To an average American, even one attempting to be well informed, the history of the Congo is a giant Rubik’s cube of constantly shifting leaders and laws, none of them lasting. The chaos is always set against a background of widespread poverty, big numbers --- millions dead, thousands raped and maimed -–- and corruption so ingrained, the author of this scarifying book states, that theft has become a kind of expression of basic rights amongst the poorest and the richest.
Anjan Sundaram was a Yale student who decided to throw everything over; he “broke with America. Congo consumed me.” His bold vision quest gradually became a grisly rite of passage, as he penetrated further into the modern “heart of darkness.” Barely recovered from a war that killed a massive five million people, Congo was, he found, only civilized in small isolated pockets. For the majority of his time, he lived with local people whose need for his favors became an almost overwhelming burden, and traveled into places few journalists go. While the mainstream correspondents were given the cushy jobs (trips to see the gorilla), the lowly but ever persistent stringer was talking to a tribe of Pygmies who had naively traded their ancestral land for soap and salt: “the chief was certain the loggers could never wipe out the forest --- ‘Just look,’ he said, ‘it goes on forever.’”
"As he inevitably will be compared to V.S. Naipaul, it’s fair to say that Sundaram has a way with words and the objective stance that make such a writer."
Sundaram finds people in the countryside working 15 hours a day to earn just enough money to eat beans. In the wake of recent elections, when warring factions roamed and pillaged, and gunfire was simply part of the daily reality, Sundaram found himself holed up in a factory in the middle of Kinshasa --- the last reporter left standing, it seemed.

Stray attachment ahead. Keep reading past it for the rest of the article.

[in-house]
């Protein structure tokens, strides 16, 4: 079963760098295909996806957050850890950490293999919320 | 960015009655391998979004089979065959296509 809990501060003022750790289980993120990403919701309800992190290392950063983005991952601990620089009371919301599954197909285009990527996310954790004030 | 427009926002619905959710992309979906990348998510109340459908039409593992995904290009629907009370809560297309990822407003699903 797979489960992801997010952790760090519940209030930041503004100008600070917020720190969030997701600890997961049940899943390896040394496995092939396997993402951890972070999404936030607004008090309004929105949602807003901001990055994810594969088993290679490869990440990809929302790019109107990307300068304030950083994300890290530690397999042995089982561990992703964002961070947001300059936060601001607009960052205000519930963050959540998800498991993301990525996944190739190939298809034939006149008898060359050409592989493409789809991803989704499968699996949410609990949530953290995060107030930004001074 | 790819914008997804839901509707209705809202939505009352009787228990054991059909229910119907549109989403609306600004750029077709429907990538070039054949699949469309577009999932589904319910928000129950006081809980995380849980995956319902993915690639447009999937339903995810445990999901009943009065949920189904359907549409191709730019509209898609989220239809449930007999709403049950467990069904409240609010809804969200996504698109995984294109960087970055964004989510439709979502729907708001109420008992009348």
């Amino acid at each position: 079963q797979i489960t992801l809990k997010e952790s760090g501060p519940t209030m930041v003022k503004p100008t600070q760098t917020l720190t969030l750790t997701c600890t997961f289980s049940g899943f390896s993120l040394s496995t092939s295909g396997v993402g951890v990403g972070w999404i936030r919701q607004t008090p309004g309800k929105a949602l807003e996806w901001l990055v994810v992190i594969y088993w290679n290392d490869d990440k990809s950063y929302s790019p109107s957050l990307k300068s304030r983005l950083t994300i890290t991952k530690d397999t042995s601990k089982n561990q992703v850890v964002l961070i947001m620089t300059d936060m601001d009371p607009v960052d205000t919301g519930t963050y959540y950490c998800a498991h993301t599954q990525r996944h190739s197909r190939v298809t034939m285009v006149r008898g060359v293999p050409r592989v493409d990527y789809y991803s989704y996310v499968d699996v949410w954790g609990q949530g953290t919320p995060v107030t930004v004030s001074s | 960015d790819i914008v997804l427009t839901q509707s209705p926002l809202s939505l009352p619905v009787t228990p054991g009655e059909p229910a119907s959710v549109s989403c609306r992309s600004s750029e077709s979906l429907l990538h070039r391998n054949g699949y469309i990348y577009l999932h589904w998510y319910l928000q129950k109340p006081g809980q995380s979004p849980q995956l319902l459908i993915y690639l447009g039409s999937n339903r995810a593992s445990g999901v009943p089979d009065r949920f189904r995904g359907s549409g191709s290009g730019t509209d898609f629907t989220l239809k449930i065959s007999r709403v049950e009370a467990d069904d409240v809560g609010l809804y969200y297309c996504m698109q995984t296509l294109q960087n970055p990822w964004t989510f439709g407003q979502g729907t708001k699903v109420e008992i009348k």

As he inevitably will be compared to V.S. Naipaul, it’s fair to say that Sundaram has a way with words and the objective stance that make such a writer. Already an award-winning journalist, his insights are those of a stranger in a strange land, though as an Indian he shares some piece of the Congo’s insane history. He sanguinely observes that the only people who mistreated the Congolese worse than the Indians residing there were the Congolese themselves. But he also reminds us of the horrific abuses of the Belgian colonial era, during which about half the population was obliterated, and the common punishment for low production in the rubber plantation was the slicing off of limbs. Then came the modern era, the brief prominence of the newly named Zaire and its leader Mobutu with his boundless repression and corruption.
The Congo story is among the goriest in African history. Yet Sundaram can say, “In miserable places I would find the most exuberant joie… I felt the Congolese in their delirium truly forgot their misery.” It is his skill that brings this contrast to our attention: evanescent sparks in a gruesome sea of blood.
Reviewed by Barbara Bamberger Scott on February 7, 2014